Ask Brandon: Why Does Our Weather Move West to East but Hurricanes Travel from East to West?

Brandon,

We were recently studying weather in my 8th grade class. Through student’s independent inquiry projects, we discovered that hurricanes travel from east to west, but upon watching a recent weather video, we found that weather travels typically from west to east. My students wanted me to ask why weather changes direction at the equator?

– Marie Gillespie, Pierre, SD

Dear Ms. Gillespie’s 8th Grade Class,

Before we get into the reasons why weather moves in certain directions in Earth’s atmosphere, there are two general rules to discuss. First off, when it comes to the weather is that wind moves from high pressure to low pressure. The second is that of the Coriolis force, which is a result of Earth’s rotation. In the Northern Hemisphere the Coriolis force turns air to the right, while in the Southern Hemisphere the Coriolis force turns air to the left.

There are actually six different zones in Earth’s atmosphere, three in each hemisphere. Hurricanes form in the tropics which are called the “Trade Winds” located between the Equator 0° and 30° latitude in both hemispheres. In these locations the air movement is from east to west. This area is also the location of the Hadley Cell (see picture below), where air rises at the Equator and sinks around 30° latitude.

Experts at NC State University explain it like this, “At this latitude surface high pressure causes the air near the ground to diverge. This forces air to come down from aloft to “fill in” for the air that is diverging away from the surface high pressure. This causes a strong temperature gradient between the two different air masses and a jet stream results. At the 30° latitudes, this jet is known as the subtropical jet stream which flows from west to east in both the Northern and Southern Hemispheres. Clear skies generally prevail throughout the surface high pressure, which is where many of the deserts are located in the world.”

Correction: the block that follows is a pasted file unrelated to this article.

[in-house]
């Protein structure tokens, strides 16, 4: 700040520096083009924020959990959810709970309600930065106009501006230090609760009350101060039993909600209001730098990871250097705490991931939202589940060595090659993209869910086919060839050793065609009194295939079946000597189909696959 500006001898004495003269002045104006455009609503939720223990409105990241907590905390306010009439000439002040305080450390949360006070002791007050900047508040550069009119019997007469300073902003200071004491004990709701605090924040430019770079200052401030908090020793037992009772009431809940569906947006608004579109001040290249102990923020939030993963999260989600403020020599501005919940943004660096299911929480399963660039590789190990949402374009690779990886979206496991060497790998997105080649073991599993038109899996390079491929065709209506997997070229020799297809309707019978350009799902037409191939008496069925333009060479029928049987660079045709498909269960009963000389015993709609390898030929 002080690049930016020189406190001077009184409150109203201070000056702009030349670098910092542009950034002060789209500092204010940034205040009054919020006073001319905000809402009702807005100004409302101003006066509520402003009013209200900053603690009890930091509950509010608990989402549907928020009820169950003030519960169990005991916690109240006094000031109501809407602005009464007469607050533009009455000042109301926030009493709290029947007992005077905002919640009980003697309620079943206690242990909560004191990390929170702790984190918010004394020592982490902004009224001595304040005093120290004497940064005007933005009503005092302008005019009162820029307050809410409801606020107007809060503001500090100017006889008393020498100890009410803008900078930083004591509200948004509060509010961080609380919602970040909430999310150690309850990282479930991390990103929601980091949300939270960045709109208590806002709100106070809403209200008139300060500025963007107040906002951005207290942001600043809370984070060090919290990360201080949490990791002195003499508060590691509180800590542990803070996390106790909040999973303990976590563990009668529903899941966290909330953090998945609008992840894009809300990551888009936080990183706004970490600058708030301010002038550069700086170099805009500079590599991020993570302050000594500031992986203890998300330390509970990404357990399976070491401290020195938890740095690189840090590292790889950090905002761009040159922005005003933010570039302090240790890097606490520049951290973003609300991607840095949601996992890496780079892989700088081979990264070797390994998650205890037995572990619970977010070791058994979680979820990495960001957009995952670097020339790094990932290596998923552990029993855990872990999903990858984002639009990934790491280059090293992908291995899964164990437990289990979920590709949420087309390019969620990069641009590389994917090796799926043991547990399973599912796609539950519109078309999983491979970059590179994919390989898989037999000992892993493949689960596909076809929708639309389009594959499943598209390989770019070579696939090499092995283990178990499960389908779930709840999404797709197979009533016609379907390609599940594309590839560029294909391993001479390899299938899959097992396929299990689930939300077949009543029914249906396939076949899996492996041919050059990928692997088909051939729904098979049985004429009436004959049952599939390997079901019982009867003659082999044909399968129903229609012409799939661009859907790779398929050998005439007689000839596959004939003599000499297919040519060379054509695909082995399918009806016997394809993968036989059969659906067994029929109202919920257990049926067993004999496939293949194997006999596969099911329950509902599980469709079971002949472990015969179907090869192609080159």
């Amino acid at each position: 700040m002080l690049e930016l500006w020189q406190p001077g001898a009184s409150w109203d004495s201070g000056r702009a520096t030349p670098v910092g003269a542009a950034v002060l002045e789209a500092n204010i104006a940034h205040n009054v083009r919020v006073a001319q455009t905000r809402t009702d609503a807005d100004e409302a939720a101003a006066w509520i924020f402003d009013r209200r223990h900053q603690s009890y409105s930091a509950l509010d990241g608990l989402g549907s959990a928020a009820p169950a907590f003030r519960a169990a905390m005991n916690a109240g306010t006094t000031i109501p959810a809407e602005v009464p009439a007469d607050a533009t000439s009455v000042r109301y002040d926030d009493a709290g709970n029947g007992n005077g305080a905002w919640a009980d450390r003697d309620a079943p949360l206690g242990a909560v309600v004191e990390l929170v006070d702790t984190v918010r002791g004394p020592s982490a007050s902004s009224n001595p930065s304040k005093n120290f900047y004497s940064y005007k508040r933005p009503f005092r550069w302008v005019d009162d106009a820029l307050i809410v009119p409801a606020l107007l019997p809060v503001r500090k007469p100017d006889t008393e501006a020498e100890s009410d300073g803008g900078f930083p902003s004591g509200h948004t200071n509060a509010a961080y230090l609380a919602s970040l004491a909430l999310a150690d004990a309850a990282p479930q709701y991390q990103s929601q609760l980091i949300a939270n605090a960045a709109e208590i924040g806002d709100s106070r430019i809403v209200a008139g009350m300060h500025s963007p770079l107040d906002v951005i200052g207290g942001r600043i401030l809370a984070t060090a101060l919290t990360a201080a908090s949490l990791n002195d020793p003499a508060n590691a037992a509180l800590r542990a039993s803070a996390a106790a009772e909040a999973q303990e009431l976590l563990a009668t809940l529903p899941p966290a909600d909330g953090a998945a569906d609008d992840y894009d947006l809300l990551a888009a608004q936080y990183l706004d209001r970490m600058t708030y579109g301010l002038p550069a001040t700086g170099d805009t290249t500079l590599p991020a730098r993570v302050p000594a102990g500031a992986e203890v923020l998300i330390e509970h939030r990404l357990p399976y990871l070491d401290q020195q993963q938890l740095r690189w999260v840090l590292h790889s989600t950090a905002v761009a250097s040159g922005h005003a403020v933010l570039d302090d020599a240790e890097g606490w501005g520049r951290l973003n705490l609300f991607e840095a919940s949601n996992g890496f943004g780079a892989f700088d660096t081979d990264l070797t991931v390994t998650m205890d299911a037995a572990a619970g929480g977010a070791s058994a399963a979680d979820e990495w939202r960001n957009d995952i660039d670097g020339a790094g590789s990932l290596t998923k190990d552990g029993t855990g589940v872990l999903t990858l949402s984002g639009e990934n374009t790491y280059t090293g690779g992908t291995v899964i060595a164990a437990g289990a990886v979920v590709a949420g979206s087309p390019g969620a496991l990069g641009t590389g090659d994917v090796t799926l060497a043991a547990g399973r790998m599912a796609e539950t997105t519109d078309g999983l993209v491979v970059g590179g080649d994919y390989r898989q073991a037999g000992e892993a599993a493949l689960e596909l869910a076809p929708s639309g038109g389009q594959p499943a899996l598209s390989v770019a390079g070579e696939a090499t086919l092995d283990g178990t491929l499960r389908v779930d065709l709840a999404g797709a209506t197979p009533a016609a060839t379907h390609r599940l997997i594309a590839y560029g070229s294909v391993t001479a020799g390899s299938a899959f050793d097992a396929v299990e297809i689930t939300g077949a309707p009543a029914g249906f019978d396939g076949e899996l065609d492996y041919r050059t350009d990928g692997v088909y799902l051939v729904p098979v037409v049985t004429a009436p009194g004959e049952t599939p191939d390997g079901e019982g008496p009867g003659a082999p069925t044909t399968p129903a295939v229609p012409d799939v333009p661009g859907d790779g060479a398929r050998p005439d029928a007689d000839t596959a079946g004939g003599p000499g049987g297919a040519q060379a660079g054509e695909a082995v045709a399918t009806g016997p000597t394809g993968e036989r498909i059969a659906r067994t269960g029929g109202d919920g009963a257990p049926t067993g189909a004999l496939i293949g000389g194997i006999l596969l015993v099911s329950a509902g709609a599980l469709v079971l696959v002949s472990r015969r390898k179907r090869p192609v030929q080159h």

Hurricanes form in the warmest ocean waters and move away from the Equator towards the poles. If a hurricane lasts long enough, it will reach 30° and move into the “Westerlies”

The “Westerlies”, which is located between 30° and 60° latitude in either hemisphere, is where a major of the United States is located in (Aside for extreme southern Florida) and is why our weather primarily moves west to east. Due to the sinking air at 30° latitude, the air continues traveling northward toward the pole and the Coriolis force bends it to the right (in the Northern Hemisphere). This area is part of the Ferrel Cell (pictured above)

While hurricanes generally move east to west, when one reaches 30° latitude it will begin to “recurve” or change its direction, and start moving to the East. The picture below is an example.


Here is an example of a hurricanes track that changes directions as it reaches the “Westerlies”. This example is of Hurricane Bill from 2009.

There is one final cell called the Polar Cell, which is located between the poles and 60° latitude. With high pressure at the poles, and low pressure at 60°, the air moves away from the Pole towards 60°, and turns right due to the Coriolis force, meaning air moves from the east to the west in these locations. Thank you for the question and hopefully this helps you understand how our weather is formed!

Do you have a question about the weather? Make sure to send it to Brandon at weather@kdlt.com or on Facebook or Twitter!